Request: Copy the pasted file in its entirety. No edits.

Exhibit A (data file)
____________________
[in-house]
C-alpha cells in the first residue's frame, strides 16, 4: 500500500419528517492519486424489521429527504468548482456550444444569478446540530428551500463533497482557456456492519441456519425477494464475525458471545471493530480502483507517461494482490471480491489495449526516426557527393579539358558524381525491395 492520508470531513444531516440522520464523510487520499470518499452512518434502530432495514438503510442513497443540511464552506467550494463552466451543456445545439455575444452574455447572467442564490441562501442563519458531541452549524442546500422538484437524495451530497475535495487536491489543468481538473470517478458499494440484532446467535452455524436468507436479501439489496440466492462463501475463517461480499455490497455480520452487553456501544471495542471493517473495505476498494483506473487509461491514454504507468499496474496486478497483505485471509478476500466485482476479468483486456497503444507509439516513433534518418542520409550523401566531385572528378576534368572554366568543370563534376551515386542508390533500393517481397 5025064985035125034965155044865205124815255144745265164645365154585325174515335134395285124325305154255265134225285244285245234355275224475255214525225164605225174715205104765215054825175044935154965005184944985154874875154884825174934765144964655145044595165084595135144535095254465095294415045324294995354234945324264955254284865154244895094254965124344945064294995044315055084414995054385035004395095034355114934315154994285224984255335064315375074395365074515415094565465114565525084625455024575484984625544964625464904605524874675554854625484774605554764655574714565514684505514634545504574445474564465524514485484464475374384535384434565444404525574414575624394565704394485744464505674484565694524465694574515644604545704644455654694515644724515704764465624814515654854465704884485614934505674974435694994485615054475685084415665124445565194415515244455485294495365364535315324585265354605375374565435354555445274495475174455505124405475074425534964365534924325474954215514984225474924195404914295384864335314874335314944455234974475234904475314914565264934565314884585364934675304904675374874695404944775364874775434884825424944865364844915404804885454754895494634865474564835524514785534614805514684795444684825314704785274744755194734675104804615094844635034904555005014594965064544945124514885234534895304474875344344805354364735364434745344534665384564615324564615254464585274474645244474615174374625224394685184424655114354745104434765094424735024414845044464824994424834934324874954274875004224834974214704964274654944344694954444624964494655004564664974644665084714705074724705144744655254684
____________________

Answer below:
[in-house]
C-alpha cells in the first residue's frame, strides 16, 4: 500500500419528517492519486424489521429527504468548482456550444444569478446540530428551500463533497482557456456492519441456519425477494464475525458471545471493530480502483507517461494482490471480491489495449526516426557527393579539358558524381525491395 492520508470531513444531516440522520464523510487520499470518499452512518434502530432495514438503510442513497443540511464552506467550494463552466451543456445545439455575444452574455447572467442564490441562501442563519458531541452549524442546500422538484437524495451530497475535495487536491489543468481538473470517478458499494440484532446467535452455524436468507436479501439489496440466492462463501475463517461480499455490497455480520452487553456501544471495542471493517473495505476498494483506473487509461491514454504507468499496474496486478497483505485471509478476500466485482476479468483486456497503444507509439516513433534518418542520409550523401566531385572528378576534368572554366568543370563534376551515386542508390533500393517481397 5025064985035125034965155044865205124815255144745265164645365154585325174515335134395285124325305154255265134225285244285245234355275224475255214525225164605225174715205104765215054825175044935154965005184944985154874875154884825174934765144964655145044595165084595135144535095254465095294415045324294995354234945324264955254284865154244895094254965124344945064294995044315055084414995054385035004395095034355114934315154994285224984255335064315375074395365074515415094565465114565525084625455024575484984625544964625464904605524874675554854625484774605554764655574714565514684505514634545504574445474564465524514485484464475374384535384434565444404525574414575624394565704394485744464505674484565694524465694574515644604545704644455654694515644724515704764465624814515654854465704884485614934505674974435694994485615054475685084415665124445565194415515244455485294495365364535315324585265354605375374565435354555445274495475174455505124405475074425534964365534924325474954215514984225474924195404914295384864335314874335314944455234974475234904475314914565264934565314884585364934675304904675374874695404944775364874775434884825424944865364844915404804885454754895494634865474564835524514785534614805514684795444684825314704785274744755194734675104804615094844635034904555005014594965064544945124514885234534895304474875344344805354364735364434745344534665384564615324564615254464585274474645244474615174374625224394685184424655114354745104434765094424735024414845044464824994424834934324874954274875004224834974214704964274654944344694954444624964494655004564664974644665084714705074724705144744655254684